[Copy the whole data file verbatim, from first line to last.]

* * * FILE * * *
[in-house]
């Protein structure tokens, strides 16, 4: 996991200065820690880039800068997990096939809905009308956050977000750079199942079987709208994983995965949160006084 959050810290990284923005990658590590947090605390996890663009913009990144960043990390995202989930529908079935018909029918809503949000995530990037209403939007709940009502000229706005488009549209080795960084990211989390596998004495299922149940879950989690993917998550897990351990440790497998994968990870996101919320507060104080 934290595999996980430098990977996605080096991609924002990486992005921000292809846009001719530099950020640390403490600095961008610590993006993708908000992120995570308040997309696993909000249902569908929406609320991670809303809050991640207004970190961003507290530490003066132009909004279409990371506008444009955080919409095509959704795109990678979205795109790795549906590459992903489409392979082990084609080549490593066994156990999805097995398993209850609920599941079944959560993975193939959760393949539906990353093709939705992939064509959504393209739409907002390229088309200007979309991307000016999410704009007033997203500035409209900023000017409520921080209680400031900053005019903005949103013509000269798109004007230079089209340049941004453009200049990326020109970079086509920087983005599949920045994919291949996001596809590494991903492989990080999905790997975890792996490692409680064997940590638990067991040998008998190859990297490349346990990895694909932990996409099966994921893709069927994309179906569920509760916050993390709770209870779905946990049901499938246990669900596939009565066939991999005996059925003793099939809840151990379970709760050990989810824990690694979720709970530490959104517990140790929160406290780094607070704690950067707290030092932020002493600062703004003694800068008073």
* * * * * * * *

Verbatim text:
[in-house]
């Protein structure tokens, strides 16, 4: 996991200065820690880039800068997990096939809905009308956050977000750079199942079987709208994983995965949160006084 959050810290990284923005990658590590947090605390996890663009913009990144960043990390995202989930529908079935018909029918809503949000995530990037209403939007709940009502000229706005488009549209080795960084990211989390596998004495299922149940879950989690993917998550897990351990440790497998994968990870996101919320507060104080 934290595999996980430098990977996605080096991609924002990486992005921000292809846009001719530099950020640390403490600095961008610590993006993708908000992120995570308040997309696993909000249902569908929406609320991670809303809050991640207004970190961003507290530490003066132009909004279409990371506008444009955080919409095509959704795109990678979205795109790795549906590459992903489409392979082990084609080549490593066994156990999805097995398993209850609920599941079944959560993975193939959760393949539906990353093709939705992939064509959504393209739409907002390229088309200007979309991307000016999410704009007033997203500035409209900023000017409520921080209680400031900053005019903005949103013509000269798109004007230079089209340049941004453009200049990326020109970079086509920087983005599949920045994919291949996001596809590494991903492989990080999905790997975890792996490692409680064997940590638990067991040998008998190859990297490349346990990895694909932990996409099966994921893709069927994309179906569920509760916050993390709770209870779905946990049901499938246990669900596939009565066939991999005996059925003793099939809840151990379970709760050990989810824990690694979720709970530490959104517990140790929160406290780094607070704690950067707290030092932020002493600062703004003694800068008073």